A Kinder Inquisition, Name That Tomb, and Chunky Monks
How the Inquisition Saved Lives
"Nobody expects the Spanish Inquisition," goes the popular Monty Python sketch. But everyone believes that the Inquisitions rate among the all-time worst sins of the Christian Church. An 800-page report issued by the Vatican in June 2004, however, suggests that conventional wisdom is wrong. "Recourse to torture and the death sentence were not as frequent as was long believed," said Agostino Borromeo, professor of church history at Sapienza University.
In fact, only about 1 percent of the 125,000 brought before the Spanish Inquisition were executed. But the unheard story, says St. Louis University's Thomas F. Madden, is that "the Inquisition was not born out of desire to crush diversity or oppress people; it was rather an attempt to stop unjust executions. It was the secular authorities that held heresy to be a capital offense, not the Church." The Inquisition "saved uncounted thousands of innocent (and not-so-innocent) people who would otherwise have been roasted by secular lords or mob rule." As the Inquisition "slipped out of papal hands and into those of kings," practices varied by region. This, coupled with attempts to stifle Protestantism, gave rise to the more popular view of the Inquisition.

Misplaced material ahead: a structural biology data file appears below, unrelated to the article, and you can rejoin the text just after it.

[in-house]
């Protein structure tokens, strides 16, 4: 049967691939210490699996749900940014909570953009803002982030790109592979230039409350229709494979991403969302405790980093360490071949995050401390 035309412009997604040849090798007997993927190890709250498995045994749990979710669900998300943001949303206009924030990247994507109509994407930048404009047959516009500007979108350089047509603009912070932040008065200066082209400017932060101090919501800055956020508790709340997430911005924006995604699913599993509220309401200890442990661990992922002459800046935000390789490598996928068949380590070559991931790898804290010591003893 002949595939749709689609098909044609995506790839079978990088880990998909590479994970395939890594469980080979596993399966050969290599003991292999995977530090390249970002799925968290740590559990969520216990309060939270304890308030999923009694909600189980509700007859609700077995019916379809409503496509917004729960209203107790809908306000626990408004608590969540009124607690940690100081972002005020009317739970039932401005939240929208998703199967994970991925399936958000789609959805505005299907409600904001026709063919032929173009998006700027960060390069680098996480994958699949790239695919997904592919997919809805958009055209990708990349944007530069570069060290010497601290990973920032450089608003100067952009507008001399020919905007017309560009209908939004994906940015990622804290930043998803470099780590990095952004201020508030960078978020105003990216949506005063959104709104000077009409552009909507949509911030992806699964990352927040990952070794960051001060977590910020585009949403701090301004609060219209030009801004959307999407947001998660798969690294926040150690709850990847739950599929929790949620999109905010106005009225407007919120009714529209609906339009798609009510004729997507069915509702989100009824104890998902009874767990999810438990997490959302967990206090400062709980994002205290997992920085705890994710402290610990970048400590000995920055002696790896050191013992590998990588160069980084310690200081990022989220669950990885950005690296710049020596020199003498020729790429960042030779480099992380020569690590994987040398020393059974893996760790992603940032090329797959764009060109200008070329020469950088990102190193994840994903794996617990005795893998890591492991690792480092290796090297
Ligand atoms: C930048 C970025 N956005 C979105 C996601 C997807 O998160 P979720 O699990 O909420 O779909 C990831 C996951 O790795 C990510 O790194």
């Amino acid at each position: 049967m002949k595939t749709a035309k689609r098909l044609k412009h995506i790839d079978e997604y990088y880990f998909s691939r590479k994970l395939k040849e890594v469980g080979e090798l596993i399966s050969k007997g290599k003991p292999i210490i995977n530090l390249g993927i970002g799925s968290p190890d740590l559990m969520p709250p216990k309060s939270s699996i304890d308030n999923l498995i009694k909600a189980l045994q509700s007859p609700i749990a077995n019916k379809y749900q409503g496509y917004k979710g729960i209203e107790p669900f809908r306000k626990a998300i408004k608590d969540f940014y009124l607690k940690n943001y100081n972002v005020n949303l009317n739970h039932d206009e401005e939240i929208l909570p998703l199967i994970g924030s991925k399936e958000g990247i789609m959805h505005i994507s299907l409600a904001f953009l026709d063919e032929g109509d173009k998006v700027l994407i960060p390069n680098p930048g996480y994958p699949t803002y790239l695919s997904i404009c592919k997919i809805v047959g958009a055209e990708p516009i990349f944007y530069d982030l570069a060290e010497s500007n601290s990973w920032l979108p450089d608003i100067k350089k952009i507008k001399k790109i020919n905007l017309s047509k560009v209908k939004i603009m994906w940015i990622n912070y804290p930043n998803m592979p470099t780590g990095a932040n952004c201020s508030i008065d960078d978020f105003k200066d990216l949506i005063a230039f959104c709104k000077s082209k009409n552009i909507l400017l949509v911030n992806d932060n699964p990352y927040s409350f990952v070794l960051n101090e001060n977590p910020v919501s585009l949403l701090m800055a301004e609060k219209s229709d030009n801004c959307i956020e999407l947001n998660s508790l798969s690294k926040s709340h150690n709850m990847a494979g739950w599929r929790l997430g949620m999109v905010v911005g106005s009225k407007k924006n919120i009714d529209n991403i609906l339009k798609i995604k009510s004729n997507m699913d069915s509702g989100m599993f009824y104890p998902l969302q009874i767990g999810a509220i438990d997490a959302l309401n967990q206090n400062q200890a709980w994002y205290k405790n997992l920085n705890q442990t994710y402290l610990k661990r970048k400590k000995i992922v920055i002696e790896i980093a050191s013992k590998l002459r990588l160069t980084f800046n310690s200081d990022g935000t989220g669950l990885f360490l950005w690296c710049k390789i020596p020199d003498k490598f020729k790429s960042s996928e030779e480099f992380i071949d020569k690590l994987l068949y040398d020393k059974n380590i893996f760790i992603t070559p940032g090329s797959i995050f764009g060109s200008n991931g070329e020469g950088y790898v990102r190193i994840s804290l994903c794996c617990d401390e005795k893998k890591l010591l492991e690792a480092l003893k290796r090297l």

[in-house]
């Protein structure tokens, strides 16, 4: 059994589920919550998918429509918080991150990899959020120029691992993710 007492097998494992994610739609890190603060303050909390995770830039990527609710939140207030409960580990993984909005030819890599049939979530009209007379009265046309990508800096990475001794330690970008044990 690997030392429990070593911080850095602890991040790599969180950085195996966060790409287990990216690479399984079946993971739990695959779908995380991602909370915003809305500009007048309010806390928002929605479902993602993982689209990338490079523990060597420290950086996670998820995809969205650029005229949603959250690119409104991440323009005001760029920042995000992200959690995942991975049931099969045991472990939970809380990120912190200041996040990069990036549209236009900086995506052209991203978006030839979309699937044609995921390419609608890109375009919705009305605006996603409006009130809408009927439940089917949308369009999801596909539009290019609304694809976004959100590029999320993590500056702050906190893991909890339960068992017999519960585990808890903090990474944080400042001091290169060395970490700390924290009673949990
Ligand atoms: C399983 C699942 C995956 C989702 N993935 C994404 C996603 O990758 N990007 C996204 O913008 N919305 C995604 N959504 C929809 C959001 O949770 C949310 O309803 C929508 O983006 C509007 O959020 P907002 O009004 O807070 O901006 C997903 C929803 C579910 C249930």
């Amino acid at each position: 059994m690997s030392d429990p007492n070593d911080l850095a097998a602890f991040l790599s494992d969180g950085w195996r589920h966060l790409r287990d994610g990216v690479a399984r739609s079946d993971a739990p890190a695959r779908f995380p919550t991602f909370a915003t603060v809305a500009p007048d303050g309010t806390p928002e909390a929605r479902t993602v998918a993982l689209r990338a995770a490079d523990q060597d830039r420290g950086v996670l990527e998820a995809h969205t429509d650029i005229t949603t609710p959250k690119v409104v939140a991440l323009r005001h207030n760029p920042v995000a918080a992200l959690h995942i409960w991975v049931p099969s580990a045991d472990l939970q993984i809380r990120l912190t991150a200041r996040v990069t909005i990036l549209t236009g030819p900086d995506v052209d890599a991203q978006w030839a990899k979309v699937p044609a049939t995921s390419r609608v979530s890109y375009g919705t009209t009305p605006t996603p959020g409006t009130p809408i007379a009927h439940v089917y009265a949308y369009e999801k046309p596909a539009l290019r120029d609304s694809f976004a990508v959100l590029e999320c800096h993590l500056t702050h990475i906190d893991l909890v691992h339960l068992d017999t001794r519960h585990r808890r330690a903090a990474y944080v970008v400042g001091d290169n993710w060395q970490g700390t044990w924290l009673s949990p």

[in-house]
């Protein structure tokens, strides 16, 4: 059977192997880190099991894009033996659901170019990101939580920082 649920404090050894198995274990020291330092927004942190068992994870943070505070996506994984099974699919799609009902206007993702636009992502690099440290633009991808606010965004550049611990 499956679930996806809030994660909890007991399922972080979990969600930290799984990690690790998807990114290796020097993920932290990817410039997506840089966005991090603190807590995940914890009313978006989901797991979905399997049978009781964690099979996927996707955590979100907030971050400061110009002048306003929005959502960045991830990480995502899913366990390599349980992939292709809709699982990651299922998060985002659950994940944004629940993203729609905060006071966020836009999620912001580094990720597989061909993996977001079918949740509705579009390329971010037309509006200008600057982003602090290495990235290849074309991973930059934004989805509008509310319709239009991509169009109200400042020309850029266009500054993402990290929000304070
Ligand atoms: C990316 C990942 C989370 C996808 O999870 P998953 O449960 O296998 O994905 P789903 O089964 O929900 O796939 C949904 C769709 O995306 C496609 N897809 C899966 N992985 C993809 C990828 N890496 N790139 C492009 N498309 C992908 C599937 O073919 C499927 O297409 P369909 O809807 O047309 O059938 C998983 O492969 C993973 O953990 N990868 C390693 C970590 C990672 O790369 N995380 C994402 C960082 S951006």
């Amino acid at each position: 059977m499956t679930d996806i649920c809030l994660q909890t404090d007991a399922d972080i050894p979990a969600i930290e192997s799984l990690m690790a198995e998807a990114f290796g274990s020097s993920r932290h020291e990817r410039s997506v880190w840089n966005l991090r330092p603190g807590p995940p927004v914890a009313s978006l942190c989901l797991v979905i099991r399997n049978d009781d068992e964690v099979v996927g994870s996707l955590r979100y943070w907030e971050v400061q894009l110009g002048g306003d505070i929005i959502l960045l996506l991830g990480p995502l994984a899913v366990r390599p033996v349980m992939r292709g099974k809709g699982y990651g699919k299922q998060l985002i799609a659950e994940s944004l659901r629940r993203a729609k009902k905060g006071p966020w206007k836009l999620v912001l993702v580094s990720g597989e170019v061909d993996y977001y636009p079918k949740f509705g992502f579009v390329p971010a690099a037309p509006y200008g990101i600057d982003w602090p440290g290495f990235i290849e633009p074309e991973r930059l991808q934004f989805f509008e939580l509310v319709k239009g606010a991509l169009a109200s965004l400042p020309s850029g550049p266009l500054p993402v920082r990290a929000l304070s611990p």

"There is no doubt," says the report, that Inquisition procedures "were applied with excessive vigor and in some cases degenerated into real abuse." The report arose from John Paul II's desire to apologize for the abuses. "Before seeking pardon," he said, "it is necessary to have a precise knowledge of the facts. The image of the Inquisition represents almost the symbol … of scandal."
Looking good at 500
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